Assuming that you now have God’s mercy in mind, and you’re inclined to love mercy, this first question should be asked: How will you respond to God’s mercy? “The Lord is not slack concerning His promise, as some count slackness, but is longsuffering toward us, not willing that any should perish but that all should come to repentance” (2 Pet. 3:9). Do you appreciate that God has given you this very moment to study His Scriptures and characteristics? Will you not respond to the mercy He offers? While responding, on whose terms will you do so? “For if the word spoken through angels proved steadfast, and every transgression and disobedience received a just reward, how shall we escape if we neglect so great a salvation…?” (Heb. 2:2-3).
The second question to ask is, How will you begin to show others mercy? Read through Jesus’ sermon in Matthew 5, 6, and 7. Notice how every characteristic and commandment He presents is one that goes against natural tendencies. If someone hits you, we naturally want to hit them back and harder, but Jesus teaches to show mercy by not resisting an evil person. If someone mistreats us, we naturally want to make them pay for their insult, but Jesus teaches to show mercy by blessing and praying for our persecutors.
The English word mercy appears nearly 300 times in the Bible. If we are going to be people of the Book, we must be consistent with the Book. As far as our interaction with others goes, it is “boiled down” to the “Golden Rule,” where Jesus tells us to treat others in the same way we would like to be treated (Matt. 7:12). If we were in a position where justice demanded our punishment, how would we like to be treated? Would you prefer wrath or mercy? “Blessed are the merciful, for they shall obtain mercy” (Matt. 5:7).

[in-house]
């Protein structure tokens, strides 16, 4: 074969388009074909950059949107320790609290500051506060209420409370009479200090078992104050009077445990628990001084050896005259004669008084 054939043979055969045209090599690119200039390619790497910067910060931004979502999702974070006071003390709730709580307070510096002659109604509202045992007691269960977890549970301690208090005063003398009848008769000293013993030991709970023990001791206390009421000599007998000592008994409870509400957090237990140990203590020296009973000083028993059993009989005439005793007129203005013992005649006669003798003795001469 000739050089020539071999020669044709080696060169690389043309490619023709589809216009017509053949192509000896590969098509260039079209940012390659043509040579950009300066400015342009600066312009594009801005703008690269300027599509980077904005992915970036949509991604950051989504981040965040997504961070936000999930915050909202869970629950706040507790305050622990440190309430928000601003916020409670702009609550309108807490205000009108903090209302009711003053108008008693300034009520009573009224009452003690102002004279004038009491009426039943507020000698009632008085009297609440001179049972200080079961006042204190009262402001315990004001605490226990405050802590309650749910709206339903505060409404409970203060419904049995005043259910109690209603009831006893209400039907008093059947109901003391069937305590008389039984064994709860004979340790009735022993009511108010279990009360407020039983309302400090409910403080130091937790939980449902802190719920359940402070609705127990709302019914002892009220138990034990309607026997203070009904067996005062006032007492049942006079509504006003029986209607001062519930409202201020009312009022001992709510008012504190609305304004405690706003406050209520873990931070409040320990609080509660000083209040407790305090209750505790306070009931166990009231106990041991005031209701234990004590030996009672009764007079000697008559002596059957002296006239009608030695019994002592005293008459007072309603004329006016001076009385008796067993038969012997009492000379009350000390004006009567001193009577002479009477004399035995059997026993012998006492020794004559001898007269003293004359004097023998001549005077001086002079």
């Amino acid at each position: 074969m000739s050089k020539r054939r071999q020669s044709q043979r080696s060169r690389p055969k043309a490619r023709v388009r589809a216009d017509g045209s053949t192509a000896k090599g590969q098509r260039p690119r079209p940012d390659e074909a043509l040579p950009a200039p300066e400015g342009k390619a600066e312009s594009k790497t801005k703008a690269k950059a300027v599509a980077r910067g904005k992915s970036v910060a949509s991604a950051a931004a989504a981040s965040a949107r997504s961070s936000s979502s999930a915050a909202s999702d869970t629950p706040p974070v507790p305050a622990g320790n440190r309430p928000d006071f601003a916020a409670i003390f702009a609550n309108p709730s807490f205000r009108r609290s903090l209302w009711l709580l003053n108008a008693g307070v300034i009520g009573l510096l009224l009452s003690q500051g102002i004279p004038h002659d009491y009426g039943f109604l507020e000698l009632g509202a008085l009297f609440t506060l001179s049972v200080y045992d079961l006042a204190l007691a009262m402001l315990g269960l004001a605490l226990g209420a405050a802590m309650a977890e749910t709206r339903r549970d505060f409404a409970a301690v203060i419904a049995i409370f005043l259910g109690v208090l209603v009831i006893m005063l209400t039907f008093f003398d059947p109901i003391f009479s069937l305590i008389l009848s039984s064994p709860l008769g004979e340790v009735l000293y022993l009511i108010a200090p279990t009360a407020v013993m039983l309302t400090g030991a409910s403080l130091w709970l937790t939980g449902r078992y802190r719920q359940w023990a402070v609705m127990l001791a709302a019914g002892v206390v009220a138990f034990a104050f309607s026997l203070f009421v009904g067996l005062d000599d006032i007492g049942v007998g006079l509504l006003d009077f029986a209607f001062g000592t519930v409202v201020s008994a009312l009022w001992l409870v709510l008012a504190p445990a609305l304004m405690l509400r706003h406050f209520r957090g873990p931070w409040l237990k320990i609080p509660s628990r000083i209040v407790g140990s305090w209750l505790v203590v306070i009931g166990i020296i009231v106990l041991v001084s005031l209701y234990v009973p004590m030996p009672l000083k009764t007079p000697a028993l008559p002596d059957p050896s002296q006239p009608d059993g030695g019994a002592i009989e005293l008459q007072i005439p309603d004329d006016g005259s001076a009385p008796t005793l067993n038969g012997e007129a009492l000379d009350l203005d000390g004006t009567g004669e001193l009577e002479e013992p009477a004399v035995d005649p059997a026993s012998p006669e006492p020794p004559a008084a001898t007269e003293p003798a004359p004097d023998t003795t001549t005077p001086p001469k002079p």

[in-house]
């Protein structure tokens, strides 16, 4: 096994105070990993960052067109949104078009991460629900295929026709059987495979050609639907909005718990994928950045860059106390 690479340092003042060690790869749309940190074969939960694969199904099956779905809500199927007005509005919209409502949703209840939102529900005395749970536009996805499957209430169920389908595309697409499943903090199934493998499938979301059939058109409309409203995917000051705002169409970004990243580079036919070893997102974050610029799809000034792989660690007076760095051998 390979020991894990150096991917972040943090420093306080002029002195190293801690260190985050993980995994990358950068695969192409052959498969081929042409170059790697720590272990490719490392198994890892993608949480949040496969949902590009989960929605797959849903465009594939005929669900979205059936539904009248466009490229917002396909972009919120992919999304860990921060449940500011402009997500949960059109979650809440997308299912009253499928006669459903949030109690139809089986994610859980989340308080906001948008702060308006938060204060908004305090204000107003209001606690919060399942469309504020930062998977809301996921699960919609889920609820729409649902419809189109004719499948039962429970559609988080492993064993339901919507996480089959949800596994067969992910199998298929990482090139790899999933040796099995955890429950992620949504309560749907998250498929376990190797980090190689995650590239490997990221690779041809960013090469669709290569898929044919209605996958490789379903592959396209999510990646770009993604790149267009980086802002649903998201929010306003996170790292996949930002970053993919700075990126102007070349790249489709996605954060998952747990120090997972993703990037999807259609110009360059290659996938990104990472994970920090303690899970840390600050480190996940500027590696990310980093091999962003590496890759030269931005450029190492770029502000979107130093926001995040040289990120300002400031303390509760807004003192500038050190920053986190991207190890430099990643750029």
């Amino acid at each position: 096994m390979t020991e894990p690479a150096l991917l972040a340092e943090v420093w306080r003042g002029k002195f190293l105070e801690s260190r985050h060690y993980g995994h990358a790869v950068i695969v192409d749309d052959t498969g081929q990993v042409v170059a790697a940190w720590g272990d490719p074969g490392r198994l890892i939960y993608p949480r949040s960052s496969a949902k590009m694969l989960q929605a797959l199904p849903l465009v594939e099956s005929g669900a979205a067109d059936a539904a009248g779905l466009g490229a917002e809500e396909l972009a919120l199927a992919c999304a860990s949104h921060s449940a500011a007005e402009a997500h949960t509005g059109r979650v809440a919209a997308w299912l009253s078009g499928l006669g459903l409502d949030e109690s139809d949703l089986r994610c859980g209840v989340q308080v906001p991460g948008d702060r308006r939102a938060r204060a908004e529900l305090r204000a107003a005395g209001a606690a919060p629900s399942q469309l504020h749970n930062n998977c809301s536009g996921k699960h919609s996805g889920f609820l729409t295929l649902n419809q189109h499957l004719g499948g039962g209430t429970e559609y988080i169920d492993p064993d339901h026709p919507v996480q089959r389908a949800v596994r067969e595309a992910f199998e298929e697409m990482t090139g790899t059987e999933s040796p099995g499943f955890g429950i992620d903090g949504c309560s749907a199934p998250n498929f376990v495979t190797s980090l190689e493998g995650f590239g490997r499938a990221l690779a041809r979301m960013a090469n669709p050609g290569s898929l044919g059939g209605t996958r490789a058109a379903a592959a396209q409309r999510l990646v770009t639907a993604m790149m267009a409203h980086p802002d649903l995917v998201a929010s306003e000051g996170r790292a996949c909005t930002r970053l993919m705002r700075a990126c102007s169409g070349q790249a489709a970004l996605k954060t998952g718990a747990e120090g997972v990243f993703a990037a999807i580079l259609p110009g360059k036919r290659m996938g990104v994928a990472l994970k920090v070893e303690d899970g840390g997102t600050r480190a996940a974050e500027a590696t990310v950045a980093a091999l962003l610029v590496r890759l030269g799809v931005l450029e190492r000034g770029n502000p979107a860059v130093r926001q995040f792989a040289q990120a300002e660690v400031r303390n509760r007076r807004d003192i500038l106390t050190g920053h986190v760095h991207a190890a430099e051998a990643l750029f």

Micah prophesied to the nation of Judah 700 years before Christ. He was sent to a society that had turned to idol worship (Mic. 1:6-7), where the rich oppressed the poor (Mic. 2:1-2), and instead of vindicating the poor, the religious and civil leaders accepted bribes and participated in the same evil acts (Mic. 3:1-4). Sure, there were important things about the Law to set back in order (tithing and proper temple worship, for example), but first, they needed to address the “weightier matters of the law: justice and mercy and faith” (Matt. 23:23). Had the nation not been paying attention? God had shown them! “He has shown you, o man, what is good; and what does the Lord require of you but to do justly, to love mercy, and to walk humbly with your God?” (Mic. 6:8).
So, where is our excuse? We have the “best of both worlds.” With the work of others and the use of technology, we could easily “boil down” what God expects of us. We could create a list of every commandment in the new covenant of Jesus Christ. But what is better than such a list is that God has shown us what is good and what He requires. Do justly with others. Love mercy when someone has wronged you. Walk humbly with the One who sustains your physical and eternal life through His mercy.
Owe no one anything except to love one another, for he who loves another has fulfilled the law. For the commandments, “You shall not commit adultery,” “You shall not murder,” “You shall not steal,” “You shall not bear false witness,” “You shall not covet,” and if there is any other commandment, are all summed up in this saying, namely, “You shall love your neighbor as yourself.” Love does no harm to a neighbor; therefore love is the fulfillment of the law.
Scripture taken from the New King James Version®. Copyright © 1982 by Thomas Nelson. Used by permission. All rights reserved.